New Research Affirms Effectiveness of AA and Other 12-Step Programs in Treating Alcohol Use Disorder
Alcoholics Anonymous (AA) has been helping people recover from alcohol use disorder for more than 80 years. There has been very little rigorous research to date, but a new review study finds AA is effective in helping treat alcohol use disorder and reduces health care costs.
AA is a widely available, free mutual-help fellowship that helps people recover from alcoholism and improve their lives.
According to the National Institute on Alcohol Abuse and Alcoholism (NIAAA), about 70 percent of U.S. adults drank in the past year and more than one in four adults reported binge drinking in the past month. Binge drinking generally refers to when men consume five or more drinks and women consume four or more drinks over the span of about two hours. Alcohol use disorder affects about 6 % of U.S. adults and people with alcohol use disorder are at substantially increased risk of dying by suicide, according to a study published this month in APA’s American Journal of Psychiatry. The association between alcohol use disorder and suicide, the study found, is most pronounced in individuals who did not have other psychiatric disorders.
The new research on AA reviewed findings from 27 studies involving more than 10,000 participants. Randomized controlled trials compared AA and similar Twelve-Step Facilitation programs (AA/TSF) to other psychological clinical interventions, such as cognitive behavioral therapy (CBT) and motivational enhancement therapy. The research looked at several measures, including abstinence from alcohol, reduced alcohol consumption, alcohol-related consequences, and related health care costs.
The study found that manualized AA/TSF interventions (interventions that used standardized procedures) led to higher rates of continuous abstinence than other established treatments at 12, 24 and 36 months. Non-manualized AA/TSF interventions performed as well as other established treatments. AA/TSF was also as good or better than other treatments for increasing the percentage of days abstinent, especially in the longer term. AA/TSF interventions resulted in similar percentage days abstinent as other clinical interventions at 12 months and more than others at 24 and 36 months. The study also found that AA/TSF interventions performed as well as other treatments for reducing the intensity of drinking and for alcohol-related consequences.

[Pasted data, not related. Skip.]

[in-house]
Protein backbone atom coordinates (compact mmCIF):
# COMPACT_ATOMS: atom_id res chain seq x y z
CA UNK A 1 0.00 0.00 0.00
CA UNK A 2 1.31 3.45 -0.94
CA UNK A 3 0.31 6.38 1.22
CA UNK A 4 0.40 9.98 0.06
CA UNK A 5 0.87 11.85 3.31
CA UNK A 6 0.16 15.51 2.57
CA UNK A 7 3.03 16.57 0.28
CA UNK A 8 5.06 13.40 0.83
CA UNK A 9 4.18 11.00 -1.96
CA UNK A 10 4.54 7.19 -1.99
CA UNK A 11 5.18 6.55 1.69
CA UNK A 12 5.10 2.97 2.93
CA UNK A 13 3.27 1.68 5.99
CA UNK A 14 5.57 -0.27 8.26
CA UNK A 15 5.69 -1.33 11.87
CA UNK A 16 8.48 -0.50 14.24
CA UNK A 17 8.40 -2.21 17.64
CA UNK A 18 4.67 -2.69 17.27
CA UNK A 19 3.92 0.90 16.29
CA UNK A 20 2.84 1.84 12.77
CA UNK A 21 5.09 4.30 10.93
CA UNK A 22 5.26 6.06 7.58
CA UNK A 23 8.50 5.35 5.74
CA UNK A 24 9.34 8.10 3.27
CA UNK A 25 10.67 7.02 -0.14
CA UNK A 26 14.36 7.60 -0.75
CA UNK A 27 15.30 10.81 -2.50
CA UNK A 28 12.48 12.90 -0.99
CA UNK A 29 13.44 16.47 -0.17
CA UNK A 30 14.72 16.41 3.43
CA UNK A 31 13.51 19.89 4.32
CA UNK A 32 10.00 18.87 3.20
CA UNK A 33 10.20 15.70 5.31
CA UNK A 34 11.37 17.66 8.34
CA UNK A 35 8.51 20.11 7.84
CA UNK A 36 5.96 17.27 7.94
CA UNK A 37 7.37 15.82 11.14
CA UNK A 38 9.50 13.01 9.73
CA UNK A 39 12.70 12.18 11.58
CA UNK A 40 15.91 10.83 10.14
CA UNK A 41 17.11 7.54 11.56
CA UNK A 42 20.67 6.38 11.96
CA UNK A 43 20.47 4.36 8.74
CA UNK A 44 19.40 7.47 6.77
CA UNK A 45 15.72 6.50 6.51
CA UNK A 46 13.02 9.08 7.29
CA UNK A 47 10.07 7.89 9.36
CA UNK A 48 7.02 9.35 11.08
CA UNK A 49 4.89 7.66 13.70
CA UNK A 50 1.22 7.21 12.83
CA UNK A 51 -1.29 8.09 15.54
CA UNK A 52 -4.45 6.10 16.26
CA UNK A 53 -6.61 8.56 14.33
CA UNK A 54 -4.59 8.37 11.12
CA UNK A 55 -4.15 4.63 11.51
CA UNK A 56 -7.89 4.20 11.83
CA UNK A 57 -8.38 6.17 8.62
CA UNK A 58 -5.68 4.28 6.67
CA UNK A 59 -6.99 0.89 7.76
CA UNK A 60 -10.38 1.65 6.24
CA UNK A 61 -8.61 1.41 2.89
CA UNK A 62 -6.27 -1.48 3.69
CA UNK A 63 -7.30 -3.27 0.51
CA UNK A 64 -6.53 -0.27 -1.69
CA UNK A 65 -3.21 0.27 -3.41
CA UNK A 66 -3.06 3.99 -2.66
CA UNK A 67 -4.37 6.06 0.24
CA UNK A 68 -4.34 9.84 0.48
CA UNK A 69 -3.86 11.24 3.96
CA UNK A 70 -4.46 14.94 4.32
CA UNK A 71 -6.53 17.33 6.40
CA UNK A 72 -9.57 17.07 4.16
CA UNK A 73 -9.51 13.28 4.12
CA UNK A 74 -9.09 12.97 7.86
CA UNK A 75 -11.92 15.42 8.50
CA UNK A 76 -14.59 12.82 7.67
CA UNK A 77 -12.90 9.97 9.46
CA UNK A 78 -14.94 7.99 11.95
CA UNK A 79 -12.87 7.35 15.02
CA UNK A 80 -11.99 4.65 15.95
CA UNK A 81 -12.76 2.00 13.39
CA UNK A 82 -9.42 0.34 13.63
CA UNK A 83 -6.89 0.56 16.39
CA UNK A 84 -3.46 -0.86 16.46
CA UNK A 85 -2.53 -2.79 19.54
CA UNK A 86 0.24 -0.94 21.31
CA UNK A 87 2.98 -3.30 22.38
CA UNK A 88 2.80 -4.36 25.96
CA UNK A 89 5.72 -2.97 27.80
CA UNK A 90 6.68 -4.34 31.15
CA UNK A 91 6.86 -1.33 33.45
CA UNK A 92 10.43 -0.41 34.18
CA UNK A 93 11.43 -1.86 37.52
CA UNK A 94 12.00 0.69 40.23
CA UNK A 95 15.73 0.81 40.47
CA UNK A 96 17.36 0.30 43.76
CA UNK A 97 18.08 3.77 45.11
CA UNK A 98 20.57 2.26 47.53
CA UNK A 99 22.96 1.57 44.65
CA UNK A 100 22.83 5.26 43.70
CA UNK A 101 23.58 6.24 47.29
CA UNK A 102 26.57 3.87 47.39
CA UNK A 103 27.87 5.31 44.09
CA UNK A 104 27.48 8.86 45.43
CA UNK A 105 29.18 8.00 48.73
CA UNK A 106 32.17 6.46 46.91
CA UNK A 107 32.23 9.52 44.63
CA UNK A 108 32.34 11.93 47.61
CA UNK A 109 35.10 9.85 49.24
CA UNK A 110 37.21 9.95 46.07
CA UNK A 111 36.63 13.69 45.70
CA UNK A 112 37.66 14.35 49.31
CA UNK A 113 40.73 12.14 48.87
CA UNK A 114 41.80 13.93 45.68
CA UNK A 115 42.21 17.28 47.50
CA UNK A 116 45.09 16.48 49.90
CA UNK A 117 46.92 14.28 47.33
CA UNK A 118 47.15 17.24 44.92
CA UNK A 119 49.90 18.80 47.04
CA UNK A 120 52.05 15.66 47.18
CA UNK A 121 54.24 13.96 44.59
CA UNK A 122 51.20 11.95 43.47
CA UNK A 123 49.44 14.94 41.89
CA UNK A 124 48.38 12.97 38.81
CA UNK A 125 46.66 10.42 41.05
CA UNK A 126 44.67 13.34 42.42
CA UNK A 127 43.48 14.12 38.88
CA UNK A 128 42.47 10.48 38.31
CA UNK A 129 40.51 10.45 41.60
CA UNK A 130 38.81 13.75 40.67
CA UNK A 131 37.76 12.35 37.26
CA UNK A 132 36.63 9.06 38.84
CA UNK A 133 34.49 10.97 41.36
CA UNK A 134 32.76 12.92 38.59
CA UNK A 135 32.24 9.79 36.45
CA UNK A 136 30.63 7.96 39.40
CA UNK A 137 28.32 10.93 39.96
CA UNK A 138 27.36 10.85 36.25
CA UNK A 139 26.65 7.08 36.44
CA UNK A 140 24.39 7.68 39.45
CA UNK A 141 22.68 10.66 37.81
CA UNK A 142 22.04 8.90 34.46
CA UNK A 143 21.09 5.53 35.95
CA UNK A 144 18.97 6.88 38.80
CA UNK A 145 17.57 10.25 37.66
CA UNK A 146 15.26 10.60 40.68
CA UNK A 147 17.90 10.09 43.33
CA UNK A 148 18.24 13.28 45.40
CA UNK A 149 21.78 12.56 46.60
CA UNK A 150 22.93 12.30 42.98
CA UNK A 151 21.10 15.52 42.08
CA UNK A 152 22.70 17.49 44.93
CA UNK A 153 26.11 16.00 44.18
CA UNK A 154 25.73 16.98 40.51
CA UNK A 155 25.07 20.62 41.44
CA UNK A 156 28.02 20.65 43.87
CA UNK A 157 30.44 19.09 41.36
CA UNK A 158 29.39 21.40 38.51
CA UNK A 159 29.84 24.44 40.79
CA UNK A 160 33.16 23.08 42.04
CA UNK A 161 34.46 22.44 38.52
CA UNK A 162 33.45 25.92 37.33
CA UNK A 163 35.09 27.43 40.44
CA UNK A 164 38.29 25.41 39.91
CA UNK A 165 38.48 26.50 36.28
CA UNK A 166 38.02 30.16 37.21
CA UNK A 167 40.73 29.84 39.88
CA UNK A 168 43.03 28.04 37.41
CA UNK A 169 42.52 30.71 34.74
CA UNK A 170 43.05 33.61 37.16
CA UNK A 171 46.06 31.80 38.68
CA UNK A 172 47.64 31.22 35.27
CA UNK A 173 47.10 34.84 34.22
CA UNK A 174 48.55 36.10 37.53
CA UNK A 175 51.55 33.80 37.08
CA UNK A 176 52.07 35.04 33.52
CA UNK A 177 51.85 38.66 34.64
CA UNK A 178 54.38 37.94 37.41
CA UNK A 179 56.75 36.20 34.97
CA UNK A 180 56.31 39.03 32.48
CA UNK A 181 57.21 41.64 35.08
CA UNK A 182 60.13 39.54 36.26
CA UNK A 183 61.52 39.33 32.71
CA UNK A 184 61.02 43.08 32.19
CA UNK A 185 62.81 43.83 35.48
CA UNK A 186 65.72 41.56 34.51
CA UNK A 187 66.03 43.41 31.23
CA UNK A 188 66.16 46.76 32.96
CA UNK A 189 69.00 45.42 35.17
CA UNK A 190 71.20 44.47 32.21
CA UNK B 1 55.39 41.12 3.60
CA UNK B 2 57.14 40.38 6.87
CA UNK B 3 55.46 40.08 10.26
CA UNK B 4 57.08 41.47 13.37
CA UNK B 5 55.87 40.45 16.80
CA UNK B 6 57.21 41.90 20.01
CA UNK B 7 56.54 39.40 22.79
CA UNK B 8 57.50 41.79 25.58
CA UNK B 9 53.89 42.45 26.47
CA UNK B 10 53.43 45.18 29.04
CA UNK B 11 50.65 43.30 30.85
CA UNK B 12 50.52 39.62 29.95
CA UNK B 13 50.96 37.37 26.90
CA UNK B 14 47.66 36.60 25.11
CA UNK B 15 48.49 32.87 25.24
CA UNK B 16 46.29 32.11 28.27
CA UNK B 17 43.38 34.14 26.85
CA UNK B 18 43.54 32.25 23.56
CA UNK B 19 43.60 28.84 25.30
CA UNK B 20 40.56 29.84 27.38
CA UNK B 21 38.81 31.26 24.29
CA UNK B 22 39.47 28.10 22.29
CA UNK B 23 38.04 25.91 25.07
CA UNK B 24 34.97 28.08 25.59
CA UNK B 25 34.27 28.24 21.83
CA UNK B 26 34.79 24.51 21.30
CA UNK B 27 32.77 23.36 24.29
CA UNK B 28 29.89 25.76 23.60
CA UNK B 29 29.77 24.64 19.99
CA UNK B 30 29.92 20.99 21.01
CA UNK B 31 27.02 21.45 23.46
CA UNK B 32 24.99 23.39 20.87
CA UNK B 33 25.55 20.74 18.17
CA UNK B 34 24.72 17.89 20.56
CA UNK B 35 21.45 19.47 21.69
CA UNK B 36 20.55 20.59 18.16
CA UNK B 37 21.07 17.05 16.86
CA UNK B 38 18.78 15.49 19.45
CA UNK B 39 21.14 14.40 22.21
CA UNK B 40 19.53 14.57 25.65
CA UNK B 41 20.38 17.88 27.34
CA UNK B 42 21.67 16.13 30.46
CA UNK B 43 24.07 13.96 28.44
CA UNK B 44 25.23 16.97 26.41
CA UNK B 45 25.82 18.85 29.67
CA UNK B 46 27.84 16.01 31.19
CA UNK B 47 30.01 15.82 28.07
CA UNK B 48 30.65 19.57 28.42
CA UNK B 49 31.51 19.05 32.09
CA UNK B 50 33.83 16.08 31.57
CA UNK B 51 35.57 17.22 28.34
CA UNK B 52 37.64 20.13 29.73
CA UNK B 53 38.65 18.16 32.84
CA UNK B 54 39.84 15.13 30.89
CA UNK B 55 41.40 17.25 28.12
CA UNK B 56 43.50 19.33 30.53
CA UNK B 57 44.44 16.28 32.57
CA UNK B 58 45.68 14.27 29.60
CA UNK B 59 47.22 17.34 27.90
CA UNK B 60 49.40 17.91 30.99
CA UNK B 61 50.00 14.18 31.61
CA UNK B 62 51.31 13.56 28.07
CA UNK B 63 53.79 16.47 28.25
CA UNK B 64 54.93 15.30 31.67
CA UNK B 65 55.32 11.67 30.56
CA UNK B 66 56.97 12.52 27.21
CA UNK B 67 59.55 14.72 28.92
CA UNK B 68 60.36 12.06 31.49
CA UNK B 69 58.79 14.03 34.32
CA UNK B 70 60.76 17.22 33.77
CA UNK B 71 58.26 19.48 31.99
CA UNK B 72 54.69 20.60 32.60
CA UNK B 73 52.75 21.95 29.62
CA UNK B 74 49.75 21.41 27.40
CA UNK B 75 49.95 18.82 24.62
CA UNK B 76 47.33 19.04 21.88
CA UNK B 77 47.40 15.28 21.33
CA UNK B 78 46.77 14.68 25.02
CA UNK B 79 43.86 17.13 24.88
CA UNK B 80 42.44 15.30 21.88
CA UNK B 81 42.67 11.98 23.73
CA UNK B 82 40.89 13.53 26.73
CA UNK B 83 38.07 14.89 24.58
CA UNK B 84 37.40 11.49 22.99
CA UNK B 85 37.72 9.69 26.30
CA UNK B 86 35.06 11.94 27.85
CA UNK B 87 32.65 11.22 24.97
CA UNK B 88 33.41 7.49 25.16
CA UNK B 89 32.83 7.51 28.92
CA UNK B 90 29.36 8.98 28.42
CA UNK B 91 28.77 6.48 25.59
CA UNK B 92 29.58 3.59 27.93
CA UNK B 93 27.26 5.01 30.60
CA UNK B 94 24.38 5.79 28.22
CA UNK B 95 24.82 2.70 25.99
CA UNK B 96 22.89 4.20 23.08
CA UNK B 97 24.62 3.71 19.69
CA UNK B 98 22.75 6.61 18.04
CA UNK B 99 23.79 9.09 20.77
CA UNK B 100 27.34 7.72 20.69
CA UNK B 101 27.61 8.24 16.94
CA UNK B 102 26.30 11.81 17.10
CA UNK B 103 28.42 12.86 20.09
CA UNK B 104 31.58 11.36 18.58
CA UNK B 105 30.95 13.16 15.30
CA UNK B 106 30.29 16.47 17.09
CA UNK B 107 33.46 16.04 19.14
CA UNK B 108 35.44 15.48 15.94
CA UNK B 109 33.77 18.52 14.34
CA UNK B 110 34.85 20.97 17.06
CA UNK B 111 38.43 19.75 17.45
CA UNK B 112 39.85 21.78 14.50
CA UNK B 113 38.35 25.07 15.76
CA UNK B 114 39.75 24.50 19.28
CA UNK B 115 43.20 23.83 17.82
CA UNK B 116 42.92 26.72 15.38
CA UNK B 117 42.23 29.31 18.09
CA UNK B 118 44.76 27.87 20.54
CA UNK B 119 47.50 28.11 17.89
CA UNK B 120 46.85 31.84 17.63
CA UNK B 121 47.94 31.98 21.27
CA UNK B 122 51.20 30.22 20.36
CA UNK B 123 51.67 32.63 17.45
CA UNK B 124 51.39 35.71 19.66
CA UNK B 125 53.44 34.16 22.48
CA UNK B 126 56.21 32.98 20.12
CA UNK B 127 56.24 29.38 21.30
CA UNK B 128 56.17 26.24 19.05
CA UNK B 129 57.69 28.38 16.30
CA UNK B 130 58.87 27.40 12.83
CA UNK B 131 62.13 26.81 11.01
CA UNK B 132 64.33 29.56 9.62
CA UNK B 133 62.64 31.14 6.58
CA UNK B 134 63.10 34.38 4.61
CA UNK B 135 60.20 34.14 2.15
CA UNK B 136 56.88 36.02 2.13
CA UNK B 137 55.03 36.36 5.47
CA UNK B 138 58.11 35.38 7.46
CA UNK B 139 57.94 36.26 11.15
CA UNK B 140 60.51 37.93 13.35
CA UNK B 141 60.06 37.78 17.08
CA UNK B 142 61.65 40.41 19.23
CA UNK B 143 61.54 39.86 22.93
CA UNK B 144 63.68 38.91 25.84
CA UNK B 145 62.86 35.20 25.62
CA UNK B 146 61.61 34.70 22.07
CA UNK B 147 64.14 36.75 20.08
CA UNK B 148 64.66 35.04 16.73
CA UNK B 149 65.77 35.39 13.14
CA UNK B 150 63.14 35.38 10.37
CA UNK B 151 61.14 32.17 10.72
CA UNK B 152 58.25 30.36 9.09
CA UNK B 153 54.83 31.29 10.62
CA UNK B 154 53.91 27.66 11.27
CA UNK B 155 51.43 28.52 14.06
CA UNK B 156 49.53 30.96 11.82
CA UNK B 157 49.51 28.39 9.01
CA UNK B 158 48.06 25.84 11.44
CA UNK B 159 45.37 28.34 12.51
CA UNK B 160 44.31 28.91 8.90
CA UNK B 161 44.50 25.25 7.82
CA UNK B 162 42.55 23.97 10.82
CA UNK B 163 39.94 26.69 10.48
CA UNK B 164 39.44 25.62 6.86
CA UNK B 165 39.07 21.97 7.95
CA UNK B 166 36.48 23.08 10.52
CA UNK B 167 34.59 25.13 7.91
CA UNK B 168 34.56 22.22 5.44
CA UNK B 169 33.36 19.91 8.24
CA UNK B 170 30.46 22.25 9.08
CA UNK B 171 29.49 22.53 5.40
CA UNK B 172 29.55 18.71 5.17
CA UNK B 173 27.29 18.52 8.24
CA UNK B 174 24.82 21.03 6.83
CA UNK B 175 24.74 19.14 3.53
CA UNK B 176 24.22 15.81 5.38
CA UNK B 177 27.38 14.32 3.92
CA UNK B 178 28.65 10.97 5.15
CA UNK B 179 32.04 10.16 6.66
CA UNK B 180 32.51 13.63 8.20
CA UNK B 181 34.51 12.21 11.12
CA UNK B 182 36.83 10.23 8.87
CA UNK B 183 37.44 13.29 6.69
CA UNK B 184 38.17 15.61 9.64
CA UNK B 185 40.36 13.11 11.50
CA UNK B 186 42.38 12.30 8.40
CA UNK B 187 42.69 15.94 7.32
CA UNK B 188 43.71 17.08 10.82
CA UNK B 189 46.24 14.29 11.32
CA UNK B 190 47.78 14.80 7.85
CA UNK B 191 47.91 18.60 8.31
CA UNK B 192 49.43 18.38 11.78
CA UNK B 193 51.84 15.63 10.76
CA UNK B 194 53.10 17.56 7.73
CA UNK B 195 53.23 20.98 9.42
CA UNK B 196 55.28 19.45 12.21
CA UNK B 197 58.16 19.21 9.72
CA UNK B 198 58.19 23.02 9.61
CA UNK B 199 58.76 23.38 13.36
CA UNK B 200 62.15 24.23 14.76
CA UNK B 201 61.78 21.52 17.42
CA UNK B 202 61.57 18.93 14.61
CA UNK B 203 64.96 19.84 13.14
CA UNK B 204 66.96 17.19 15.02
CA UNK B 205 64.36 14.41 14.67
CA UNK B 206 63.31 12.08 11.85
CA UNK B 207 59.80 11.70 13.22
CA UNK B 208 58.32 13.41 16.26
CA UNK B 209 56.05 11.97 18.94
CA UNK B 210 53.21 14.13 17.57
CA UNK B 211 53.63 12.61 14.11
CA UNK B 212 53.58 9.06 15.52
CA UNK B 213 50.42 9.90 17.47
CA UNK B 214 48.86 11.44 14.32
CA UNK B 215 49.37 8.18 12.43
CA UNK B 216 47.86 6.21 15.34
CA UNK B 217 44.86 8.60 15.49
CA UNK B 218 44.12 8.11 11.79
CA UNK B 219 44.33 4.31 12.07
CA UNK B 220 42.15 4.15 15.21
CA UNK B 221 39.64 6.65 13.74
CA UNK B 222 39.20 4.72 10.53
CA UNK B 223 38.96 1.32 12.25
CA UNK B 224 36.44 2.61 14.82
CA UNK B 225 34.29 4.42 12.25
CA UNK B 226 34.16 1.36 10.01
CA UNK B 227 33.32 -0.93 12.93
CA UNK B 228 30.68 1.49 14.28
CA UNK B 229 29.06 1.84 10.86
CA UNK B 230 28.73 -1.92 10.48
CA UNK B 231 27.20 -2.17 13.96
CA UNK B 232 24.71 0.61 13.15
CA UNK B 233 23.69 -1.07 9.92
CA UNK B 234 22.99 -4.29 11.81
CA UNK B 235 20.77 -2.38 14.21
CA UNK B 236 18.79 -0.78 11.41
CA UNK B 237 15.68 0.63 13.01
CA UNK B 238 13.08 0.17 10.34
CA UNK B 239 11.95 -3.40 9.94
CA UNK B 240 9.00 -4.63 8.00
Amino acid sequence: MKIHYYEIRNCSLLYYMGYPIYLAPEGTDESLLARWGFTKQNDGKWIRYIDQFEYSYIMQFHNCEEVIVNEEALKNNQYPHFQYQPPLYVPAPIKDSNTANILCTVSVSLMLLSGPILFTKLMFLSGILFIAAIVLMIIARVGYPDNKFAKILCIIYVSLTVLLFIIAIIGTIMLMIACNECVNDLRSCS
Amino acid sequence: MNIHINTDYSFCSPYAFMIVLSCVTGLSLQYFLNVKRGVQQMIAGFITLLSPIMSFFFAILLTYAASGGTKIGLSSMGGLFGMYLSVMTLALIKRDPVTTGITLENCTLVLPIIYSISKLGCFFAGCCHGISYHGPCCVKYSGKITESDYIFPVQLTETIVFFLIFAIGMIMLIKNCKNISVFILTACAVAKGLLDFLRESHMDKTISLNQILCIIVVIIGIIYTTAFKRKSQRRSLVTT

The review also looked at studies of health care costs and concluded that AA/TSF interventions “probably reduce health care costs substantially.”
“It’s important that clinicians and consumers make decisions about treatment for [alcohol use disorder] based on scientific evidence,” NIAAA Director George F. Koob, M.D., said in a statement, “and this carefully conducted meta-analysis suggests that AA should be on the list of options to consider.”
More about Alcoholics Anonymous
In addition to AA meetings available across the country and around the world, there are also online AA meetings.
See AA general information, including meeting locator, informational videos and daily reflections.
- Kelly JF, Humphreys K, Ferri M. Alcoholics Anonymous and other 12-step programs for alcohol use disorder. Cochrane Database Syst Rev. 2020 Mar 11;3:CD012880. doi: 10.1002/14651858.CD012880.pub2. Review.
- Edwards, AC, et al. Alcohol Use Disorder and Risk of Suicide in a Swedish Population-Based Cohort. American Journal of Psychiatry. Published Online:12 Mar 2020 https://doi.org/10.1176/appi.ajp.2019.19070673
- National Institute of Alcohol Abuse and Alcoholism. Research News, March 13, 2020. Meta-analysis supports AA as treatment for AUD.